• News Informed Parents That Daughter Was Missing

    Employees at a Maryland Chuck E. Cheese were worried when they found a 3-year-old named Harmony apparently alone in the establishment at around 8 p.m one night in March 2012. They took the girl to a police station and shared a photo of her with local TV stations in hopes of tracking down a parent or guardian. It wasn't until Harmony's photo aired on the 11 p.m news that her parents even realized she was missing. The two had split custody of Harmony, and each had assumed that she was with other family members. <a href="http://www.huffingtonpost.com/2012/03/06/daughter-left-in-chuck-e-cheese-maryland_n_1324197.html" target="_hplink">Read more.</a>

  • Woman Allegedly Sexted, Had Sex With Son

    Mistie Atkinson, 32, allegedly performed oral sex on her 16-year-old son and had sexual intercourse with him in a hotel room in Northern California. The two reconnected on Facebook after the boy's father had assumed primary custody when the child was 2. Atkinson, whom the boy's father claims had a "boyfriend-girlfriend relationship" with her son, also reportedly sent the child nude photos of herself. She pleaded no contest in a Napa County Superior Court on May 21 to charges of incest, oral copulation with a minor, contact with a minor for sexual offense, and sending harmful material to a teen. <a href="http://www.huffingtonpost.com/2012/05/22/shana-bishop-dancing-while-son-slept-naked-in-trash_n_1536076.html" target="_hplink">Read more.</a>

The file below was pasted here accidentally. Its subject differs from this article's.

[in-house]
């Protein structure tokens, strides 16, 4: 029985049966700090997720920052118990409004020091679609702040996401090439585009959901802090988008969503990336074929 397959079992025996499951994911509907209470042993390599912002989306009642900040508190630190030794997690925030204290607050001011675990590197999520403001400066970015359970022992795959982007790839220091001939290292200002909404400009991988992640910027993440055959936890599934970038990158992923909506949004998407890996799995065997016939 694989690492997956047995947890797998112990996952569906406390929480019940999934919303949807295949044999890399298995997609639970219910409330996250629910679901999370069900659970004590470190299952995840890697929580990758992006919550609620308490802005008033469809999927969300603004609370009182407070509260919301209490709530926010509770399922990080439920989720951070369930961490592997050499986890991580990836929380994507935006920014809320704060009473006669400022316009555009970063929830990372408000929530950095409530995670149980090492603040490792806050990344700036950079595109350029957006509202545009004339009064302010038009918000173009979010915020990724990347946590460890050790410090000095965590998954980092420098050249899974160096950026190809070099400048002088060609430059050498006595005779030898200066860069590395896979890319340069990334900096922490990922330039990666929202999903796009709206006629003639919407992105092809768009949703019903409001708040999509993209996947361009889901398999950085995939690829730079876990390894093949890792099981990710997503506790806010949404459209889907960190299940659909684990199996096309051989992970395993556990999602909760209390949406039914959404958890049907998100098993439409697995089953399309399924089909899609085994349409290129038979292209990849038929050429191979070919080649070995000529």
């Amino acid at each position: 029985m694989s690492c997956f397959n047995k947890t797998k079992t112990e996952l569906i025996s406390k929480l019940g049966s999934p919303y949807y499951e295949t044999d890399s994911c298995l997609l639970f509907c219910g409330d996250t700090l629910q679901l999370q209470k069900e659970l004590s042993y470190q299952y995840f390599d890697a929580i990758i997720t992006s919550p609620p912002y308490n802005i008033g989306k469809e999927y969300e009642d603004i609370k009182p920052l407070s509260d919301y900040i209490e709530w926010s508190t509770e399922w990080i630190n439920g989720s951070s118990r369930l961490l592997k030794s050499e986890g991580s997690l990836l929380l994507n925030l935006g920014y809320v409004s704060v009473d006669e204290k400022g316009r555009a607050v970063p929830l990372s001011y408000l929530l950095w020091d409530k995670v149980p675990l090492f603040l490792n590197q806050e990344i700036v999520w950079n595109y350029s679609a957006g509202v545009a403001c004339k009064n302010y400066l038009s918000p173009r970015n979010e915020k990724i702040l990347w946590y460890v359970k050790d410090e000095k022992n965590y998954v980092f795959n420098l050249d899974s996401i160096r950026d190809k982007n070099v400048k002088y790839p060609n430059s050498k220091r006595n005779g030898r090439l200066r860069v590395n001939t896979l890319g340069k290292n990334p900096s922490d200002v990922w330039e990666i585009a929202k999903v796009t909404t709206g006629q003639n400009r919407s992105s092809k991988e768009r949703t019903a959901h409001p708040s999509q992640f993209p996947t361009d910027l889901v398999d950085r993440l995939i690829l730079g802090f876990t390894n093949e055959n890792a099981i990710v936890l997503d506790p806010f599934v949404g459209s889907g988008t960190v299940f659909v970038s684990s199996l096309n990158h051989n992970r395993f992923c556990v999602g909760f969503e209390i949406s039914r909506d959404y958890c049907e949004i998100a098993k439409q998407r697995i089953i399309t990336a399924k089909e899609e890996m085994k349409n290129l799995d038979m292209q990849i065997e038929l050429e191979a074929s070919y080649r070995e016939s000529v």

• Man Allegedly Left Toddler Home With Cereal, Went To Office

    Floridian Elton Jerome Davis Jr. allegedly left his 18-month-old toddler at home with a bowl of Cheerios while he went to work. An unidentified witness found the child playing with a dog on a public road. Davis was charged with child neglect on May 21 in Okaloosa County. <a href="http://www.huffingtonpost.com/2012/05/22/elton-davis-abandons-child-cheerios-florida_n_1535696.html?ref=crime" target="_hplink">Read more.</a>

  • Mother Charged With Neglect For Dancing In Driveway While Son Slept Naked In Trash